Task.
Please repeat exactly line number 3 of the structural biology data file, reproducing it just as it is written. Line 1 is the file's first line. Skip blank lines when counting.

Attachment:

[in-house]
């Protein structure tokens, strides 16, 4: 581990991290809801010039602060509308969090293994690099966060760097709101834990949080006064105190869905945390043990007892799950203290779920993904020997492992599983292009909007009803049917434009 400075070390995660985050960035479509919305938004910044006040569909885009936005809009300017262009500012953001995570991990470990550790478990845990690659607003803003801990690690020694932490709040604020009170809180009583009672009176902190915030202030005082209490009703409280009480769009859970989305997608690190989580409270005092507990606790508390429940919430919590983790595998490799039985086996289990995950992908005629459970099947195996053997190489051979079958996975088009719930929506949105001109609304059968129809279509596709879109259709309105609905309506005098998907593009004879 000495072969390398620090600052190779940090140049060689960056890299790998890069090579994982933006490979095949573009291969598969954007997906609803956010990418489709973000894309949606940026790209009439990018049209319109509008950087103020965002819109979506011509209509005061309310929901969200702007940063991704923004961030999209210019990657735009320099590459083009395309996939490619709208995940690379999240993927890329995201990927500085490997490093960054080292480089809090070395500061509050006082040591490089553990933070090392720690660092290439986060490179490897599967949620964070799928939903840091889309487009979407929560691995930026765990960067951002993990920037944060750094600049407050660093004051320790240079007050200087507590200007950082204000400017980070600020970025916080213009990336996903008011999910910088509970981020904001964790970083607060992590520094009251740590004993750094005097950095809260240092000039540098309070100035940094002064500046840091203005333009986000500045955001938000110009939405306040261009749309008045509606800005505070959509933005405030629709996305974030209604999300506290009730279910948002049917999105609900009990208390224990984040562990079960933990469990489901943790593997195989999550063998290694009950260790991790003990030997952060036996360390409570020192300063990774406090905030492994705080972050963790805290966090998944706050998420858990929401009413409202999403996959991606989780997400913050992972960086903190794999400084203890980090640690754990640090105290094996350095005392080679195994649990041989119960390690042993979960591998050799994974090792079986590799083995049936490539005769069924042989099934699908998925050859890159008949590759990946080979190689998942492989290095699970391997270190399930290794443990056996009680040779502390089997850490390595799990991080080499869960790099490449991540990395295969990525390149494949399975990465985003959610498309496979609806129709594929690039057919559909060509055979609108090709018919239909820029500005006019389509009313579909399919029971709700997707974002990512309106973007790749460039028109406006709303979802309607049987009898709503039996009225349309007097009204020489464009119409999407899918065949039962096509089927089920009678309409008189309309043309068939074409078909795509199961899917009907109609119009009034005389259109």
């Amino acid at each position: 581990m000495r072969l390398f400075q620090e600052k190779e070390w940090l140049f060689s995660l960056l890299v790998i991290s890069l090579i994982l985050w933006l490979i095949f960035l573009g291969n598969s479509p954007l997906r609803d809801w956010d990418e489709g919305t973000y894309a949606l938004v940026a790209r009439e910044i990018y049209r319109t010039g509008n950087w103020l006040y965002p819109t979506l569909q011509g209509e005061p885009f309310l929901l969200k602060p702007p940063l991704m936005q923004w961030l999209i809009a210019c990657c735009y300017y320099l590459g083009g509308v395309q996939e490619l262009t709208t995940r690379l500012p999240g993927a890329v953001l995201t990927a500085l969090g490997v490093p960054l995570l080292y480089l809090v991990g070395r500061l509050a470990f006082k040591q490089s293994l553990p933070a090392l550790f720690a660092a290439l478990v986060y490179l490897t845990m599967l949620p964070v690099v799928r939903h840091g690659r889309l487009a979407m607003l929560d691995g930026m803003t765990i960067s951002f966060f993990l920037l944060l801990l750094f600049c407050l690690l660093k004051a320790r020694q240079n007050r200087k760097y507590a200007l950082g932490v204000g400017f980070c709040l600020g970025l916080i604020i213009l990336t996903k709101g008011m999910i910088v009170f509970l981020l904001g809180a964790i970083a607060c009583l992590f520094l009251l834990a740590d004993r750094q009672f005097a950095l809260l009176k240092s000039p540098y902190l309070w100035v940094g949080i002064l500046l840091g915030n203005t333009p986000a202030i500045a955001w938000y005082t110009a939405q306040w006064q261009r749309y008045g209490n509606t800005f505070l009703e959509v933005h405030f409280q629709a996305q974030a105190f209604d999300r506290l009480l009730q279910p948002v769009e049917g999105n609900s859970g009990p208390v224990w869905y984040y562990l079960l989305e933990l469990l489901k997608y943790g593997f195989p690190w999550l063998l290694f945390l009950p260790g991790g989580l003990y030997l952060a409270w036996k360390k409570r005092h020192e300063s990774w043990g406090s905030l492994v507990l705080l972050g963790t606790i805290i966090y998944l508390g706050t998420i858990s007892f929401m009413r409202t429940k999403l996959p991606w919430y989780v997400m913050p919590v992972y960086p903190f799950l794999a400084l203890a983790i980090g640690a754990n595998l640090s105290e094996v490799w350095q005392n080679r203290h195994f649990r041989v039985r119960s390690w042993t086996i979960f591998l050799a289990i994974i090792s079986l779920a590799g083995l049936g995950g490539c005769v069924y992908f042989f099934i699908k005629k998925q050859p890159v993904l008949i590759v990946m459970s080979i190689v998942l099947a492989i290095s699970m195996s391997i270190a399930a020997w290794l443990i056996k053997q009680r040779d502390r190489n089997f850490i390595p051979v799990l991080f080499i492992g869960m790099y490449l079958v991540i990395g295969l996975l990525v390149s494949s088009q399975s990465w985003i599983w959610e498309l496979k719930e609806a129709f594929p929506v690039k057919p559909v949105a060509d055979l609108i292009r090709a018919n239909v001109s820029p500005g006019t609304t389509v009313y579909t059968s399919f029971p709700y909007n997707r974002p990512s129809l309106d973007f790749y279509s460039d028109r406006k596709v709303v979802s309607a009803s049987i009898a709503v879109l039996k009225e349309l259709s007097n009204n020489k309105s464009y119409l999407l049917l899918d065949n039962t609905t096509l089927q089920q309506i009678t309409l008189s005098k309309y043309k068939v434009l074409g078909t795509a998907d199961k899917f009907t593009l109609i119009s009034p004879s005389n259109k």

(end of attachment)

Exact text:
């Amino acid at each position: 581990m000495r072969l390398f400075q620090e600052k190779e070390w940090l140049f060689s995660l960056l890299v790998i991290s890069l090579i994982l985050w933006l490979i095949f960035l573009g291969n598969s479509p954007l997906r609803d809801w956010d990418e489709g919305t973000y894309a949606l938004v940026a790209r009439e910044i990018y049209r319109t010039g509008n950087w103020l006040y965002p819109t979506l569909q011509g209509e005061p885009f309310l929901l969200k602060p702007p940063l991704m936005q923004w961030l999209i809009a210019c990657c735009y300017y320099l590459g083009g509308v395309q996939e490619l262009t709208t995940r690379l500012p999240g993927a890329v953001l995201t990927a500085l969090g490997v490093p960054l995570l080292y480089l809090v991990g070395r500061l509050a470990f006082k040591q490089s293994l553990p933070a090392l550790f720690a660092a290439l478990v986060y490179l490897t845990m599967l949620p964070v690099v799928r939903h840091g690659r889309l487009a979407m607003l929560d691995g930026m803003t765990i960067s951002f966060f993990l920037l944060l801990l750094f600049c407050l690690l660093k004051a320790r020694q240079n007050r200087k760097y507590a200007l950082g932490v204000g400017f980070c709040l600020g970025l916080i604020i213009l990336t996903k709101g008011m999910i910088v009170f509970l981020l904001g809180a964790i970083a607060c009583l992590f520094l009251l834990a740590d004993r750094q009672f005097a950095l809260l009176k240092s000039p540098y902190l309070w100035v940094g949080i002064l500046l840091g915030n203005t333009p986000a202030i500045a955001w938000y005082t110009a939405q306040w006064q261009r749309y008045g209490n509606t800005f505070l009703e959509v933005h405030f409280q629709a996305q974030a105190f209604d999300r506290l009480l009730q279910p948002v769009e049917g999105n609900s859970g009990p208390v224990w869905y984040y562990l079960l989305e933990l469990l489901k997608y943790g593997f195989p690190w999550l063998l290694f945390l009950p260790g991790g989580l003990y030997l952060a409270w036996k360390k409570r005092h020192e300063s990774w043990g406090s905030l492994v507990l705080l972050g963790t606790i805290i966090y998944l508390g706050t998420i858990s007892f929401m009413r409202t429940k999403l996959p991606w919430y989780v997400m913050p919590v992972y960086p903190f799950l794999a400084l203890a983790i980090g640690a754990n595998l640090s105290e094996v490799w350095q005392n080679r203290h195994f649990r041989v039985r119960s390690w042993t086996i979960f591998l050799a289990i994974i090792s079986l779920a590799g083995l049936g995950g490539c005769v069924y992908f042989f099934i699908k005629k998925q050859p890159v993904l008949i590759v990946m459970s080979i190689v998942l099947a492989i290095s699970m195996s391997i270190a399930a020997w290794l443990i056996k053997q009680r040779d502390r190489n089997f850490i390595p051979v799990l991080f080499i492992g869960m790099y490449l079958v991540i990395g295969l996975l990525v390149s494949s088009q399975s990465w985003i599983w959610e498309l496979k719930e609806a129709f594929p929506v690039k057919p559909v949105a060509d055979l609108i292009r090709a018919n239909v001109s820029p500005g006019t609304t389509v009313y579909t059968s399919f029971p709700y909007n997707r974002p990512s129809l309106d973007f790749y279509s460039d028109r406006k596709v709303v979802s309607a009803s049987i009898a709503v879109l039996k009225e349309l259709s007097n009204n020489k309105s464009y119409l999407l049917l899918d065949n039962t609905t096509l089927q089920q309506i009678t309409l008189s005098k309309y043309k068939v434009l074409g078909t795509a998907d199961k899917f009907t593009l109609i119009s009034p004879s005389n259109k």